I am an award-winning transdisciplinary artist, researcher, and curator.
My work centres on identity & place, histories of displacement, embodied experiences of migration, the legacies of colonialism, social practices, and transcultural aesthetics.
My work is socially and politically engaged and has been created through research, collaborations and participatory workshops that include photography, video, installations and interventions.
I strongly believe in sharing and inclusivity, and while I am aware of the limitation of this online format for experiencing art, much of my work can be viewed on this website. I hope you enjoyed it, and you are more than welcome to share.
I began my practice as an activist, facilitating public interventions and creating participatory and collaborative projects. Having a background in the history of art [BA], architecture [PHD] and curatorial studies [PGC] and education [Dip], these actions have always been creative and transdisciplinary. More recently, through several artists' residencies, I have also had the privilege to engage with studio-based work centring on my own lived experiences of intersectionality.
A few years ago, I was asked in a job interview what I do as an artist; I replied, "Trouble," - which was a way to contextualise my work in relation to the concept of transgression in the writings of George Bataille, Michel Foucault and bell hooks which I engaged with in my PhD. After a few stormy years in academia, I took the risk, left and dedicated my time to my art practice - developing socially engaged practices and working in museums, galleries, schools and community centres, libraries and public spaces. This work was enabled by commissions from private and public bodies, local councils, museums and charities and often with the generous support of Art Council England.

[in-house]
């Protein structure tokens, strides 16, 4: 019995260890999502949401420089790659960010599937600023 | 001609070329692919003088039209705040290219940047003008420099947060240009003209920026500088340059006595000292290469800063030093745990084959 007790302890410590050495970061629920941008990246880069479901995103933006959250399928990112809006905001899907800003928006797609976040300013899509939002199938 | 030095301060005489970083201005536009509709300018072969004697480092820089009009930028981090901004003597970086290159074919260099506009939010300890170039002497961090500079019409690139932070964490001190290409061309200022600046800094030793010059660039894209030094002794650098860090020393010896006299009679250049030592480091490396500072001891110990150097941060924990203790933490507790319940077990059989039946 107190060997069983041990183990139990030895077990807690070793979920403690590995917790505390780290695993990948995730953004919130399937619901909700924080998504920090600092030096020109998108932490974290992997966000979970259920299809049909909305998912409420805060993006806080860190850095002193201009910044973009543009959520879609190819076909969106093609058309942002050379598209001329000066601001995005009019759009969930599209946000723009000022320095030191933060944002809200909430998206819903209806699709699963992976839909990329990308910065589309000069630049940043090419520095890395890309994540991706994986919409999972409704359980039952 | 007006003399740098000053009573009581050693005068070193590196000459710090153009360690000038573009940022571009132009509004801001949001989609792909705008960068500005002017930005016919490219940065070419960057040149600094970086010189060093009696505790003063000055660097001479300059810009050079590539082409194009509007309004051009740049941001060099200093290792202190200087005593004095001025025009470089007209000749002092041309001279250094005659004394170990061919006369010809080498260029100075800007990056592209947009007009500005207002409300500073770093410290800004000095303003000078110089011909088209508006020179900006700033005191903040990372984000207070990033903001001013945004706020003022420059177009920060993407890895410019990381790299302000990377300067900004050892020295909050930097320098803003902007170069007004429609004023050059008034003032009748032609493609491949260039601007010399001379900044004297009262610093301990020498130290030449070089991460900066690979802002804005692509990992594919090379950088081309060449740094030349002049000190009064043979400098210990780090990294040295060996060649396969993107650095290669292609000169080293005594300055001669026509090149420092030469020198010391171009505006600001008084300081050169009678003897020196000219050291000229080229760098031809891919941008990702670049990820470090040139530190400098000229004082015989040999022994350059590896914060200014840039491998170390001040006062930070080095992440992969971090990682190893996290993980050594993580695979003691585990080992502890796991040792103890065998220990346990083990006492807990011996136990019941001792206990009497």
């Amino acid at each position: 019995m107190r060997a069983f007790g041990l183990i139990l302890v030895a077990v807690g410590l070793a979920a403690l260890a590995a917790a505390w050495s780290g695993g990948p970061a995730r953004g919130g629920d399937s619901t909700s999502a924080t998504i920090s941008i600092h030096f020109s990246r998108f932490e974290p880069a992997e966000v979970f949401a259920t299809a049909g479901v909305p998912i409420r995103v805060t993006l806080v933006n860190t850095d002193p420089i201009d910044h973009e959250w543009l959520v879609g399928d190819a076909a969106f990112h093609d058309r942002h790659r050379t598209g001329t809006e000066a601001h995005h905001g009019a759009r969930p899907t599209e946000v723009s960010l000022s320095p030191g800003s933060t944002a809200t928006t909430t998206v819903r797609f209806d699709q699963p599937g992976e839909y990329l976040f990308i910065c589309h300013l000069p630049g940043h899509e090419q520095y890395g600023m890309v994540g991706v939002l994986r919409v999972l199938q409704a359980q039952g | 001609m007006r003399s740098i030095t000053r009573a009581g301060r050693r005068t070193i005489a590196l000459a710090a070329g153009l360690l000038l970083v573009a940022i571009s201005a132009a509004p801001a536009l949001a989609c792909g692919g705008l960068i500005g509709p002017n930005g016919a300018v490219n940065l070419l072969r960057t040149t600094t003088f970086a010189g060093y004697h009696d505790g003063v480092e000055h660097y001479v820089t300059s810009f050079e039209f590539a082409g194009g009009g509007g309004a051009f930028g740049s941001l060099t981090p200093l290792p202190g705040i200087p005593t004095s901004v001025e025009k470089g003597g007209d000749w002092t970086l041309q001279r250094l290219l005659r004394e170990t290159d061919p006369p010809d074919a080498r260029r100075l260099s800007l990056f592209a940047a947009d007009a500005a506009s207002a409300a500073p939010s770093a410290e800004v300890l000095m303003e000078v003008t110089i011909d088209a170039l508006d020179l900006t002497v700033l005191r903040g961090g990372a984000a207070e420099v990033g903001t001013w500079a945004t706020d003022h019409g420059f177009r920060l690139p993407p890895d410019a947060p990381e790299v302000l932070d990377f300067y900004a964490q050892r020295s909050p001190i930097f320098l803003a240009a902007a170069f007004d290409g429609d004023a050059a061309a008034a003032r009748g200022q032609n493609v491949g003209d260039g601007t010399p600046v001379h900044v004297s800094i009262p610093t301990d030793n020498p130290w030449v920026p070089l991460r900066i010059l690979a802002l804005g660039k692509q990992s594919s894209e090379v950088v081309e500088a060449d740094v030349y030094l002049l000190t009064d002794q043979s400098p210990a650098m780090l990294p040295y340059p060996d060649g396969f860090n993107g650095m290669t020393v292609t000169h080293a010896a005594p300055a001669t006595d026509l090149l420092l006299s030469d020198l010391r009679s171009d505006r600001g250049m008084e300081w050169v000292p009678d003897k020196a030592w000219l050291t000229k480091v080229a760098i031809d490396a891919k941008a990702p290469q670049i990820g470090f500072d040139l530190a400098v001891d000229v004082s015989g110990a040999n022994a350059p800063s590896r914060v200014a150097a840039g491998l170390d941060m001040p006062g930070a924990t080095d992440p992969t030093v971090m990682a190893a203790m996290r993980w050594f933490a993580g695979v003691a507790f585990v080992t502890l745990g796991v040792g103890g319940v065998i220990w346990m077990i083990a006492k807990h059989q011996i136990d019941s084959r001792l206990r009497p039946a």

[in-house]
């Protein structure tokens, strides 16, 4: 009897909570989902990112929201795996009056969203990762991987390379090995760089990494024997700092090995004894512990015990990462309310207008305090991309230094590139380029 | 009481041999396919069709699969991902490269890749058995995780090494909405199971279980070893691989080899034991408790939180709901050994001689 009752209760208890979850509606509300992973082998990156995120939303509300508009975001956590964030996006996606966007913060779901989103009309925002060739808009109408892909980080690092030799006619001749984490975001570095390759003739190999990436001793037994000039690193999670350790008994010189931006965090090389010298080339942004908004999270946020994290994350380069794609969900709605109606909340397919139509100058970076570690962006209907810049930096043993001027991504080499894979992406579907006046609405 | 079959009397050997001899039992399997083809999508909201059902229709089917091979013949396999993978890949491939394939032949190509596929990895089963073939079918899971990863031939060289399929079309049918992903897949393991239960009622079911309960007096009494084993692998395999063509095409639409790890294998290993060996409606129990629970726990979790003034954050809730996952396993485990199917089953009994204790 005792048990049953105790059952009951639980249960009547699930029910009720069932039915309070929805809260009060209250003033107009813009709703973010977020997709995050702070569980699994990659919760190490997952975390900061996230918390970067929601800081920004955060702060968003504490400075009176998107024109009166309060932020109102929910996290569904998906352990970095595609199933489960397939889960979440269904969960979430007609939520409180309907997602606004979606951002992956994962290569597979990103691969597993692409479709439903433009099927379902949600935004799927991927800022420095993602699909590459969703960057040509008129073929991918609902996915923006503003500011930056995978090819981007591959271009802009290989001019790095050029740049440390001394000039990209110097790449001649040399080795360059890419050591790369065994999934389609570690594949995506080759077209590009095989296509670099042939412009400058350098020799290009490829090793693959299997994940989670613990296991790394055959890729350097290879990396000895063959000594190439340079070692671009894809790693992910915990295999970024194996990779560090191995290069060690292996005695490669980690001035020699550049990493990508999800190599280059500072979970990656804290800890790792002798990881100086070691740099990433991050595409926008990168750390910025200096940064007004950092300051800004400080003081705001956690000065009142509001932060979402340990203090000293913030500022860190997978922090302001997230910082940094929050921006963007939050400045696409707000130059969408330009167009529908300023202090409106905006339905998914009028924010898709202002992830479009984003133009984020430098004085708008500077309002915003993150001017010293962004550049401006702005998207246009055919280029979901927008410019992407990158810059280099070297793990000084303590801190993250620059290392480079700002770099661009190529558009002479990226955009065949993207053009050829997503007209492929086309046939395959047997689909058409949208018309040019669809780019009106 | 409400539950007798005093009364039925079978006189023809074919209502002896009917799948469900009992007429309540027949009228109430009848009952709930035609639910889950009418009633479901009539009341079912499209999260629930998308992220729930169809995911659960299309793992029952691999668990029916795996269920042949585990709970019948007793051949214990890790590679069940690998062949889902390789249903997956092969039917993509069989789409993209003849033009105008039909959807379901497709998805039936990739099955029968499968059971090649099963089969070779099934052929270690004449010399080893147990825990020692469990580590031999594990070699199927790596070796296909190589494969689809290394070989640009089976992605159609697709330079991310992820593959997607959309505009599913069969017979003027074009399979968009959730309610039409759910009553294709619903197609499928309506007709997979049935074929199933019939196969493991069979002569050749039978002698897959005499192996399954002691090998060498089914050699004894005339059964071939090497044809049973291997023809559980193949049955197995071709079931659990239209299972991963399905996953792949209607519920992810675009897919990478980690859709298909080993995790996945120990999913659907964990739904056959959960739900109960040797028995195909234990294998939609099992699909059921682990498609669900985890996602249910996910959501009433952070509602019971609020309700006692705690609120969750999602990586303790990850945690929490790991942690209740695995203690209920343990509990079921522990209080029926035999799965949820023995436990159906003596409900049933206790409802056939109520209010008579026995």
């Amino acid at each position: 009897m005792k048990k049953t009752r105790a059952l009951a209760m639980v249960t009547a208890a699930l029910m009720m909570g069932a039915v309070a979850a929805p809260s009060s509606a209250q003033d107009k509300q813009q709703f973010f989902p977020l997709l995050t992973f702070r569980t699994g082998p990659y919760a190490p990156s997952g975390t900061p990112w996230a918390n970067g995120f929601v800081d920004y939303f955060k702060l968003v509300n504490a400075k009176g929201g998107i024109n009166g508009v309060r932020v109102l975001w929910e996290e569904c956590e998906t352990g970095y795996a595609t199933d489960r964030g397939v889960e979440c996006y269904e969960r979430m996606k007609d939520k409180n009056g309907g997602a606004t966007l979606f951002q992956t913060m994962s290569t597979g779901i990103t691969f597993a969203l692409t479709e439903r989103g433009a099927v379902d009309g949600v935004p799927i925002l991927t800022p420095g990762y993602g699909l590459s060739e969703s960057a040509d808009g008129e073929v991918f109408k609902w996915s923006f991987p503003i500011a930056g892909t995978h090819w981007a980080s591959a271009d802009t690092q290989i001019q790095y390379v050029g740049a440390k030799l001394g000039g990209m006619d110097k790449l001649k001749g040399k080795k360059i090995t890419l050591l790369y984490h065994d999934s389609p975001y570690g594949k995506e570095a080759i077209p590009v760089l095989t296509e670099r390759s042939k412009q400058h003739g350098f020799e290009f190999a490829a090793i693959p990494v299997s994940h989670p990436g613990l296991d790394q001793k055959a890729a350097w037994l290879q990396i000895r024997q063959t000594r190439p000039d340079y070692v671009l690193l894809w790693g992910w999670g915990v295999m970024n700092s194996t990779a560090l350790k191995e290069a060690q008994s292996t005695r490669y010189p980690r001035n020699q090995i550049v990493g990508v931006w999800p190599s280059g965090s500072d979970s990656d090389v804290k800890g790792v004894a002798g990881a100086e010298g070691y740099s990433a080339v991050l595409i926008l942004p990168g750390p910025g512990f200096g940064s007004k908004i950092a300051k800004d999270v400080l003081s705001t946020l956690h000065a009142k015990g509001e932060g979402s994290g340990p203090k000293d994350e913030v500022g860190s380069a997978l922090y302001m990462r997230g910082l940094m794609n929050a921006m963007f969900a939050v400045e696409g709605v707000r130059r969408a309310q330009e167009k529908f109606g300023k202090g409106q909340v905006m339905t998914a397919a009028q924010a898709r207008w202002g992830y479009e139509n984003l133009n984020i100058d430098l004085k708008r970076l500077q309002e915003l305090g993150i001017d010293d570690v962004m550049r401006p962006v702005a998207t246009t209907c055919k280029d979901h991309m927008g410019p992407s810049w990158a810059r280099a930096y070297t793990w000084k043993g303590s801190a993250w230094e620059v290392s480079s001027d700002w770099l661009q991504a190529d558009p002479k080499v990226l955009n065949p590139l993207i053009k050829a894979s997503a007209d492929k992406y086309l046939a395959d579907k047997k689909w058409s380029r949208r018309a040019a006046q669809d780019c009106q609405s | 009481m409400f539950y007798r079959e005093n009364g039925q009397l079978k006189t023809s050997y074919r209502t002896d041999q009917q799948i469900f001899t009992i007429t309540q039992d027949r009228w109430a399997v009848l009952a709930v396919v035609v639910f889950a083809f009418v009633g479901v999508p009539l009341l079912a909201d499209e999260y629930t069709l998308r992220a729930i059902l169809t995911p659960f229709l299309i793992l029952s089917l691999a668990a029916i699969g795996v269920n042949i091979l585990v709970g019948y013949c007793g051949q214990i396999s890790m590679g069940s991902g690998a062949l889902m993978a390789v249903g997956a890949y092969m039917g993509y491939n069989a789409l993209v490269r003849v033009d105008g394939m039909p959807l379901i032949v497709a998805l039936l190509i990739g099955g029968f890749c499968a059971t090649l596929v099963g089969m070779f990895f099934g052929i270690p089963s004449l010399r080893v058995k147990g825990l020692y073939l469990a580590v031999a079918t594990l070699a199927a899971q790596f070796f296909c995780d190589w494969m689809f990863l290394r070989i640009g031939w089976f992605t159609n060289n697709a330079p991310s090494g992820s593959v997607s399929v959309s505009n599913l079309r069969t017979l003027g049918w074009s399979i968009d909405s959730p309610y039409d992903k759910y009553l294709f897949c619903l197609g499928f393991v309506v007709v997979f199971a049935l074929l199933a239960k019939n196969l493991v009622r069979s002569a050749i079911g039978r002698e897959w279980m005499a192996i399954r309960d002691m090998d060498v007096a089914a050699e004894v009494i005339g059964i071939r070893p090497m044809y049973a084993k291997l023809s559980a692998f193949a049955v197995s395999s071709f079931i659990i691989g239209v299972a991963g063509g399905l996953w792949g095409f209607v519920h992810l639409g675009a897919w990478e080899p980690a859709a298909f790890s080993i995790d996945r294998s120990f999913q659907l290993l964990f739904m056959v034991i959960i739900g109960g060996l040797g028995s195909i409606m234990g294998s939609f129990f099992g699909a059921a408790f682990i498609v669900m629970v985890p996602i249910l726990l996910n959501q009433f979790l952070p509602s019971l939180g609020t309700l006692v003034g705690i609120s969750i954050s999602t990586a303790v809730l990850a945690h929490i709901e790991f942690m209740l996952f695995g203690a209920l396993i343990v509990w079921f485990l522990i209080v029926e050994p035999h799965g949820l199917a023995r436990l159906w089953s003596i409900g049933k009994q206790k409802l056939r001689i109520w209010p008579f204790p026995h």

In the past decade, my work was shown in places such as Trafalgar Square, Tate Modern, Turner Contemporary, the South Bank Centre, Rich Mix, National Maritime Museum, the Jewish Museum, Brighton Museum, Worthing Museum, and the People's History Museum [Manchester]. My work has also been exhibited internationally in galleries and museums in the USA, Netherlands, Germany, Spain, Israel-Palestine and South Africa.
In 2016 I moved from London to Brighton and funded the Socially Engaged Art Salon [SEAS] in my living room. SEAS, which became a not-for-profit community company [CIC], aimed to promote socially engaged art practices and artists from underrepresented sectors. Since then, SEAS has been invited to stage exhibitions in The Black and Ethnic Minority Community Centre, LGBTQ+ Ledward Centre, and other community venues in the UK. Supported by local charities, the local authorities and Art Council England SEAS has curated over thirty exhibitions and shown the work of hundreds of BPOC, migrants and LGBTQ+ artists, creating numerous cultural events. SEAS work can be viewed on www.seasbrighton.org